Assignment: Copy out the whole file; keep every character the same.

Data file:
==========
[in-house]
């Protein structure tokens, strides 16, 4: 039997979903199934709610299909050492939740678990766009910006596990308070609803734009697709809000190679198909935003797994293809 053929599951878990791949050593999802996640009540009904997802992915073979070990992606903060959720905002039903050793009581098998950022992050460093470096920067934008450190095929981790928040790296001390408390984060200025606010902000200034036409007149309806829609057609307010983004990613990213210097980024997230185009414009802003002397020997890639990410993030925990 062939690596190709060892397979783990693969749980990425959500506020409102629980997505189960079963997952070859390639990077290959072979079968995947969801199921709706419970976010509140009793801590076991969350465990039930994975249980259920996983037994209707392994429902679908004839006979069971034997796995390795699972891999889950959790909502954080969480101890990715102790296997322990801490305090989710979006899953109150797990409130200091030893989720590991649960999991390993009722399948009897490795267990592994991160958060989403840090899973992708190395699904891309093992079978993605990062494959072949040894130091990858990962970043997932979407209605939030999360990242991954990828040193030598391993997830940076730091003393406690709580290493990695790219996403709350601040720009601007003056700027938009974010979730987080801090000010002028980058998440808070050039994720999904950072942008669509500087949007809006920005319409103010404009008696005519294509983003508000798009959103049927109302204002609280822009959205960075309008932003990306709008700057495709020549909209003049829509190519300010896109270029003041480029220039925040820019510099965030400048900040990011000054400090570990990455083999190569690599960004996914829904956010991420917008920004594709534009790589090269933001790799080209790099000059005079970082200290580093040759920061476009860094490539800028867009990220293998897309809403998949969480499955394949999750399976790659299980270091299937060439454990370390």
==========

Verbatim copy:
[in-house]
């Protein structure tokens, strides 16, 4: 039997979903199934709610299909050492939740678990766009910006596990308070609803734009697709809000190679198909935003797994293809 053929599951878990791949050593999802996640009540009904997802992915073979070990992606903060959720905002039903050793009581098998950022992050460093470096920067934008450190095929981790928040790296001390408390984060200025606010902000200034036409007149309806829609057609307010983004990613990213210097980024997230185009414009802003002397020997890639990410993030925990 062939690596190709060892397979783990693969749980990425959500506020409102629980997505189960079963997952070859390639990077290959072979079968995947969801199921709706419970976010509140009793801590076991969350465990039930994975249980259920996983037994209707392994429902679908004839006979069971034997796995390795699972891999889950959790909502954080969480101890990715102790296997322990801490305090989710979006899953109150797990409130200091030893989720590991649960999991390993009722399948009897490795267990592994991160958060989403840090899973992708190395699904891309093992079978993605990062494959072949040894130091990858990962970043997932979407209605939030999360990242991954990828040193030598391993997830940076730091003393406690709580290493990695790219996403709350601040720009601007003056700027938009974010979730987080801090000010002028980058998440808070050039994720999904950072942008669509500087949007809006920005319409103010404009008696005519294509983003508000798009959103049927109302204002609280822009959205960075309008932003990306709008700057495709020549909209003049829509190519300010896109270029003041480029220039925040820019510099965030400048900040990011000054400090570990990455083999190569690599960004996914829904956010991420917008920004594709534009790589090269933001790799080209790099000059005079970082200290580093040759920061476009860094490539800028867009990220293998897309809403998949969480499955394949999750399976790659299980270091299937060439454990370390």